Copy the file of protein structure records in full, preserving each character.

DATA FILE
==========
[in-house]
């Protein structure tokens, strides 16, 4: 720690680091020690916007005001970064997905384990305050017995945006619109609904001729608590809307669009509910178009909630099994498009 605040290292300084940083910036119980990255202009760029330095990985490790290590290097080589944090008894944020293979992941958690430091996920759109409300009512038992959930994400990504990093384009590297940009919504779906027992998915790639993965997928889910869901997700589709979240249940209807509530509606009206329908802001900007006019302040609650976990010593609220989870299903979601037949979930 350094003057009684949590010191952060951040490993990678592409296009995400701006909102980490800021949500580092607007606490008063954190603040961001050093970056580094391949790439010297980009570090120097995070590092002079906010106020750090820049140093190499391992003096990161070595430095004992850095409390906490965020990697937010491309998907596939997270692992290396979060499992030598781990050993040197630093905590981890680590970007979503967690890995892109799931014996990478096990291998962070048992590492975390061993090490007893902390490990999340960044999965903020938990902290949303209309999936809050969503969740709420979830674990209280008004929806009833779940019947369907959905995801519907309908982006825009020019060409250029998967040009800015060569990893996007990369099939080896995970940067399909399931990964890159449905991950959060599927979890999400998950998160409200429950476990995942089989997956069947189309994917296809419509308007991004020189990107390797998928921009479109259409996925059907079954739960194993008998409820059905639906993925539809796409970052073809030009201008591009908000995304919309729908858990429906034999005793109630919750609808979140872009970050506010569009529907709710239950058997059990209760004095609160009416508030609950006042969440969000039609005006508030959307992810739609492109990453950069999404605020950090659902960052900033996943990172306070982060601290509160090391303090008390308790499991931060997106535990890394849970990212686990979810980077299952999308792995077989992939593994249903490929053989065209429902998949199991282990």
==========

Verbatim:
[in-house]
């Protein structure tokens, strides 16, 4: 720690680091020690916007005001970064997905384990305050017995945006619109609904001729608590809307669009509910178009909630099994498009 605040290292300084940083910036119980990255202009760029330095990985490790290590290097080589944090008894944020293979992941958690430091996920759109409300009512038992959930994400990504990093384009590297940009919504779906027992998915790639993965997928889910869901997700589709979240249940209807509530509606009206329908802001900007006019302040609650976990010593609220989870299903979601037949979930 350094003057009684949590010191952060951040490993990678592409296009995400701006909102980490800021949500580092607007606490008063954190603040961001050093970056580094391949790439010297980009570090120097995070590092002079906010106020750090820049140093190499391992003096990161070595430095004992850095409390906490965020990697937010491309998907596939997270692992290396979060499992030598781990050993040197630093905590981890680590970007979503967690890995892109799931014996990478096990291998962070048992590492975390061993090490007893902390490990999340960044999965903020938990902290949303209309999936809050969503969740709420979830674990209280008004929806009833779940019947369907959905995801519907309908982006825009020019060409250029998967040009800015060569990893996007990369099939080896995970940067399909399931990964890159449905991950959060599927979890999400998950998160409200429950476990995942089989997956069947189309994917296809419509308007991004020189990107390797998928921009479109259409996925059907079954739960194993008998409820059905639906993925539809796409970052073809030009201008591009908000995304919309729908858990429906034999005793109630919750609808979140872009970050506010569009529907709710239950058997059990209760004095609160009416508030609950006042969440969000039609005006508030959307992810739609492109990453950069999404605020950090659902960052900033996943990172306070982060601290509160090391303090008390308790499991931060997106535990890394849970990212686990979810980077299952999308792995077989992939593994249903490929053989065209429902998949199991282990």